Wash and dry the sweet potatoes (keeping the skin on), prick them with a fork and bake for around 45 minutes.  (I hear you can microwave them faster, but I have never had a microwave so I am not sure how long I would suggest if you are using this method.)  Cut the baked potatoes in half (length wise) and scoop out the flesh into a large bowl.  Discard the skin.  These are going to be some hot potatoes – so let them cool down a tad before burning your fingers.   Using a fork, mash the sweet potatoes until then are not lumpy.   Then add in the ricotta, Parmesan cheese, salt and pepper.  Stir thoroughly.   Then add in the flour – 1/2 a cup at a time.

Lightly flour your work surface and roll the dough on your surface or between your hands into long snakes.   Then cut into equal pieces.  Repeat until you have completed the large ball of dough.
I had a baking sheet (with some flour) on the side to place the cut gnocchi.  You can use the back of a fork to create a tine mark if you like.  I personally skip that step.

Bring a large pot of salted water to a boil.  Add gnocchi slowly (don’t just dump the whole tray in at one time!).  The gnocchi floats to the top and cooks in about 1-2 minutes.

Remove with a slotted spoon and you are ready to serve.

Let me know what you think.  This is going to be my new go to fall dinner party recipe for sure!

Sir John Soane’s Museum


Arranging travel plans and purchasing plane tickets is always a bit of a challenge.  While booking my latest adventure to Cape Town, South Africa (come back for more on this one!), I found myself with an afternoon to kill in London.  Numerous ideas of how to fill the afternoon layover danced in my head. Lunch at Harvey Nichols and some retail therapy (hello, AbFab)? Faced with a really short amount of time, I wanted to take advantage of every second.  The idea of sitting for hours on end at Heathrow – while suffering from jet lag – depressed me.

IMG_4242Have you every heard of the Sir John Soane’s Museum in London?  If not, you are not alone.  To me it is one of the most magical places on earth.  One of London’s most unexpected interiors – every aspect of which reflects its creator’s architectural ingenuity and extraordinary imagination.  My first visit to the Sir John Soane’s Museum was when I was 12 years old.   My family and I spent the winter holiday in London (then on to Stockholm to see family and friends).  At a very young age, I was fascinated by all of the “stuff” and the “cool collections”. A kid in a candy store kind of moment.  When I spent a year living in England, I would walk around the streets of London and frequently pop into the Soane on a Saturday afternoons. Admission was free, so I could spend hours exploring and studying the collections.   I truly believe that the museum played a role in my becoming a designer.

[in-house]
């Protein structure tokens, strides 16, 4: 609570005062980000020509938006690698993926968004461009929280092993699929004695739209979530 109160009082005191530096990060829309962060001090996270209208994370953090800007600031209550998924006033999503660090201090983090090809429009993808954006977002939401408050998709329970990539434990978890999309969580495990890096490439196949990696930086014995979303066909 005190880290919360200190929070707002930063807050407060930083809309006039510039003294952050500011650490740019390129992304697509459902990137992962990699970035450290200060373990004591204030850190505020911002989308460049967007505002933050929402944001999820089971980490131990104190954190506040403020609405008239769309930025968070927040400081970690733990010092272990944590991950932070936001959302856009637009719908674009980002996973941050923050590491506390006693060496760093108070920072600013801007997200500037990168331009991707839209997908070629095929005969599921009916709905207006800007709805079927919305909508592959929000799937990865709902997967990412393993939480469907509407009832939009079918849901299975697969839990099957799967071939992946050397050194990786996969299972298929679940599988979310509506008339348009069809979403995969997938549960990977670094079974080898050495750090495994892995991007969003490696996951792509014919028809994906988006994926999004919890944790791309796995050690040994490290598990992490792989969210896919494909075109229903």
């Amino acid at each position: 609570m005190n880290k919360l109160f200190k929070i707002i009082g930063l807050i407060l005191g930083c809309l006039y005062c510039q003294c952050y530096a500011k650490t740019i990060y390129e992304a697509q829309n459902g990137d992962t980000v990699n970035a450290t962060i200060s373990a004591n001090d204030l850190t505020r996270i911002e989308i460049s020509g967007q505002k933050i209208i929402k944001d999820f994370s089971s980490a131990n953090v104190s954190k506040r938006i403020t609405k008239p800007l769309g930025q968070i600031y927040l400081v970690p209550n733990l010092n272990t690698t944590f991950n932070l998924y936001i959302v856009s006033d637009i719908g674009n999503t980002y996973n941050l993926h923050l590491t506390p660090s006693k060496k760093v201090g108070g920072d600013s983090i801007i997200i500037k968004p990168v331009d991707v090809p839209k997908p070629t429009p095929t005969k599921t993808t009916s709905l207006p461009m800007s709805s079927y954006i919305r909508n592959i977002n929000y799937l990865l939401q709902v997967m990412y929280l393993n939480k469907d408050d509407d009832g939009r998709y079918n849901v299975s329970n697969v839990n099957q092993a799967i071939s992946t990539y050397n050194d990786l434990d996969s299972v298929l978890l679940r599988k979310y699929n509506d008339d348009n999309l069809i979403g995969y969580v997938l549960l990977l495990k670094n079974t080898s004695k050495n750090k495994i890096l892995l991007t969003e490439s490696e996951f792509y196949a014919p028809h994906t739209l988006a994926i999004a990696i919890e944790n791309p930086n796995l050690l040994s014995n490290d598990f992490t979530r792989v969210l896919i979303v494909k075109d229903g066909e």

I digress, I know.


Sadly, the museum is closed on Mondays, so my heart sank a bit.  I sort of gave up on the idea.  Sort of. Wouldn’t it be a dream to explore on my own and be able to take photos? (I didn’t have any as part of my extensive photo collection).  I played this fantasy over and over in my head for years.  Due to a group of fabulous friends, with a lot of connections and a bit of luck thrown in, my dream came true.IMG_4276

This past Monday, I had the most marvelous adventure, complete with a personal guided tour by the new director.  Drawings and models of Soane’s projects mixed with collections of painting and antiquities.  Pinch me now.

IMG_4266Soane was a visionary who used his home as a laboratory for his ideas, the repository for his vast collections of 30,000 drawings; paintings including Canalettos, Hogarths and Turners; architectural models; Greek and Roman sculpture and Egyptian Antiquities; 10,000 rare books, including first editions of Milton and Shakespeare, as well as his very personal dwelling space.



No discussion of Soane’s work would be complete without mentioning his use of light. The Museum is filled with mirrors, domes, fantastic ceilings and skylights with colored glass, used not only to light the rooms but also to create dramatic effects and to highlight the numerous plaster casts and marble fragments that are artistically arranged in every available space throughout the house.



Due to his foresight in leaving his home to the public by Act of Parliament in 1833, Soane’s house and its contents survive today, exactly as they were in his time, giving the visitor a rare glimpse into a middle class home of the period.

I highly suggest the next time you are in London that you pop into view the collections.   It’s a one-of-a-kind boutique museum, filled with charm, character and stories around every corner.  I think that you will see why I have been enamored with the space for so many years.   You can also learn more about the Soane Foundation by clicking HERE.


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Getting back from a trip is always hard. Too many things to catch up on.  But at least there are the memories! How about these food memories.

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Lobster rolls, fresh blueberries and strawberries and soft serve ice cream. It’s fun to indulge while away. Now time to get back to the normal routine!